What is a blog? And how does it work? Used to be that there was a clear line between writing a blog and writing an article. These days, not so much.
The changeover was subtle. Online publishing exploded in the early part of the 21st century and print publishing declined.
Meanwhile, more and more website owners outsourced content to freelance writers. Magazines and newspapers added their own online versions. And the rise of inexpensive (or free) blogging platforms meant that anyone could become an online writer.
Soon, the lines blurred between what is a blog and what is an article. Maybe you’re struggling to understand the difference between an article and a blog … and who does what in the blogging equation. If so, this article (or should I say blog post?) is for you.
A blog is a specific kind of website.
Blogs (“web logs”) first emerged in the 1990s as online public journals. They have since grown to include informational web pages. A blog can be a standalone website or part of a larger one. (Mine is. Here’s the page with my blog feed.) Blogs may be written by an individual or a team.
Each blog entry, or post, typically focuses on a specific topic. Topics are categorized when posted so that readers can surf past blog entries on a specific topic.
For instance, I have topic categories on the left side of my website. This way, if readers want to jump directly to a specific topic, they needn’t wade through my other posts.
A blog post is a single entry on your blog. It is published on its own dedicated page.
A post can be an information piece, an opinion piece, a news piece, a how-to piece … these days, a blog post can take whatever form you choose.
As for content, a post is narrow in scope. “A blog post typically covers a specific topic or query,” says Rachel Leist in HubSpot. A blog post is also …
A blog writer – blogger – is anyone who writes blog posts. Many bloggers run their own blog sites. They control and write the content but also manage technical aspects of blogging, like loading the content and creating images.
Some blog owners invite other writers to contribute content. Those pages are called “guest posts.” And some businesses hire freelancers to write posts for their blogs.
Some individual bloggers run their sites purely for self-satisfaction. They want to share their story or keep track of their experiences. Other bloggers grow their audience to make money.
Businesses operate blogs for that same reason.
Every blog post increases online exposure, which in turn increases web traffic – particularly when blog posts use carefully-selected keywords. Optimized pages increase a business’s visibility in search engine results. That connects a business to relevant prospects and generates leads.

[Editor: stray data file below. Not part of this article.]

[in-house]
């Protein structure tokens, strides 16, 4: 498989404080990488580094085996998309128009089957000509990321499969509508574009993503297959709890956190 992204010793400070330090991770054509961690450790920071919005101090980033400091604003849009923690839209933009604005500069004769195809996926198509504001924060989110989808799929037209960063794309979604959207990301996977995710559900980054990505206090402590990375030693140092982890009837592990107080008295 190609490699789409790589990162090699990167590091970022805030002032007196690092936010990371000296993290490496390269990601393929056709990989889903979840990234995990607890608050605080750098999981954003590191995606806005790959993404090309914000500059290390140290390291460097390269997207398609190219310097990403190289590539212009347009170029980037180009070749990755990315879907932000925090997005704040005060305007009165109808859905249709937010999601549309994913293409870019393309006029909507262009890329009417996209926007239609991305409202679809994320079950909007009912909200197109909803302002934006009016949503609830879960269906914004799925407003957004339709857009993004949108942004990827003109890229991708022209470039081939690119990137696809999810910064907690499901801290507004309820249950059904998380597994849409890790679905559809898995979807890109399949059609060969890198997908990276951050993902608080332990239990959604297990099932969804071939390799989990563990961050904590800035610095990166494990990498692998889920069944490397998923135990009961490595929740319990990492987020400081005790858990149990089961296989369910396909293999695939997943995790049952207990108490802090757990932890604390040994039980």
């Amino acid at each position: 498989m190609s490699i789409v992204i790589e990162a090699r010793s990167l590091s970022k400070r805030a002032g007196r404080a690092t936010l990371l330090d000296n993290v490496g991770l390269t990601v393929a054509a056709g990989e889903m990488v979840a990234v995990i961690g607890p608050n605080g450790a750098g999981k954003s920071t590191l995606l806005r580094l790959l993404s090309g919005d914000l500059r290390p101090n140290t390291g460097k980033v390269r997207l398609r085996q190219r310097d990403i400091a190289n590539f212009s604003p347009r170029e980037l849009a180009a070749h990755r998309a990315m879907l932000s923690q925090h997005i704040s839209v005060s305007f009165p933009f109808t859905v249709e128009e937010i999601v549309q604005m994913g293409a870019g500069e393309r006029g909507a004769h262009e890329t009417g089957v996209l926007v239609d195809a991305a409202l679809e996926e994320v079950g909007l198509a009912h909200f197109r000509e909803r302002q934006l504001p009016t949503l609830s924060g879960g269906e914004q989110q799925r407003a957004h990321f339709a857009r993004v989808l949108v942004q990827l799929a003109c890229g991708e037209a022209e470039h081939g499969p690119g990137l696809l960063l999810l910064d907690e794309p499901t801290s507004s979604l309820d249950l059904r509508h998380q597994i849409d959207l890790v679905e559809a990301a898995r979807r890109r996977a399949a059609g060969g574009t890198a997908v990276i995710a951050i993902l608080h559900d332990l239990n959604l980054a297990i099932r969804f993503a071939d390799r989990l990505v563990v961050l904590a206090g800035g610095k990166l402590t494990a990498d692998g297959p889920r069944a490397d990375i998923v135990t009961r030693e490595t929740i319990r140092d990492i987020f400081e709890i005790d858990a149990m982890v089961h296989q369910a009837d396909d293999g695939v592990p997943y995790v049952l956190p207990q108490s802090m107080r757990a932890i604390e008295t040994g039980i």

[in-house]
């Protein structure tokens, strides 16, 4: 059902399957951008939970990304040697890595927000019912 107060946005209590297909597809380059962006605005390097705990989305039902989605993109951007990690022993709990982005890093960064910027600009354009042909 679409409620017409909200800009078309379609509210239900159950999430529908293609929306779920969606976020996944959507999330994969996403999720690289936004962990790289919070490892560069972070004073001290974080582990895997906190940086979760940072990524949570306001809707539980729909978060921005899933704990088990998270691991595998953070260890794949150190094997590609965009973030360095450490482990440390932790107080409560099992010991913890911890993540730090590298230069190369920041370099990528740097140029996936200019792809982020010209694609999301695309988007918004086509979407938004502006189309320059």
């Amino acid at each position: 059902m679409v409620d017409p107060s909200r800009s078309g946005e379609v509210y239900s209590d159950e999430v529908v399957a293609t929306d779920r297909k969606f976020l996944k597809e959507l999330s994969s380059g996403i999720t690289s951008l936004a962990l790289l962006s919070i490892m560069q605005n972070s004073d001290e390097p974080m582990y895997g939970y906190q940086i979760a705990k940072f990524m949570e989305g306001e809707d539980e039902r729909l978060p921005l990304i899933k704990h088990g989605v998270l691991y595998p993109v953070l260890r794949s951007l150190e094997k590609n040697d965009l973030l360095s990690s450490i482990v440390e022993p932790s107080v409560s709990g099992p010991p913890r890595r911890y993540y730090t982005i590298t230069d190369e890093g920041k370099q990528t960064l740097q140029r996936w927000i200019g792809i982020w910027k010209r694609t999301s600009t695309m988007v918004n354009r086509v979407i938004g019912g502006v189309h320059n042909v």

Since a blog is a type of website, you build it in the same way – most often with a content management system like WordPress.
Blog content is published in reverse chronological order, which means your most recent post appears at the top of your blog page.
But its content is also organized in categories with tags. This way, when you select a blog’s tagged term, the site will sort its posts and list those that you tagged with the same term. Your blogging platform guides you through tagging and categorizing your posts as you publish them.
For instance, let’s say you run a home aquarium website. You create all kinds of content about different kinds of aquarium fish from a 5-year-old’s first goldfish bowl to the passionate aficionado’s exotic marine life.
On your blog, you tag certain posts with “goldfish.” This way, a user can access all your posts about goldfish by inserting that search term … and won’t wade through posts about cichlids and pufferfish.
If your blog is properly optimized with keywords, your posts will come up higher on search engine results than other sites. Readers will begin to find you. Then, the more you post – and the more you optimize your posts – the more traffic you’ll get. (LeeAnn Fox has a helpful course on search engine optimization for blogs.)
You also develop traffic as you acquire regular followers. Let’s say a reader finds you and likes your content. There are two big-picture ways you can convert them to subscribers:
Website builder Wix says there are 20 different types of blogs, including food blogs, entertainment blogs, fashion blogs, and business blogs.
WebsiteSetUp boosts that number to 40 types of blogs by including car blogs, gaming blogs, and personal finance blogs. But the truth is that those lists describe niche blogs – sites that share information about an ultra-specific topic.
If you’re a freelance writer, you need to learn to write a blog post. Or article. Because these days, they’re nearly the same. As online publishing continues to flourish, your skills are needed to produce all that content.
And if you want to reach more prospects … build an online following … or simply have a creative outlet beyond your other writing … well, a blog may be for you. You have complete control over what you publish and when.
And now that you know what is a blog and the basics of blogging, you can decide if you want to write one.
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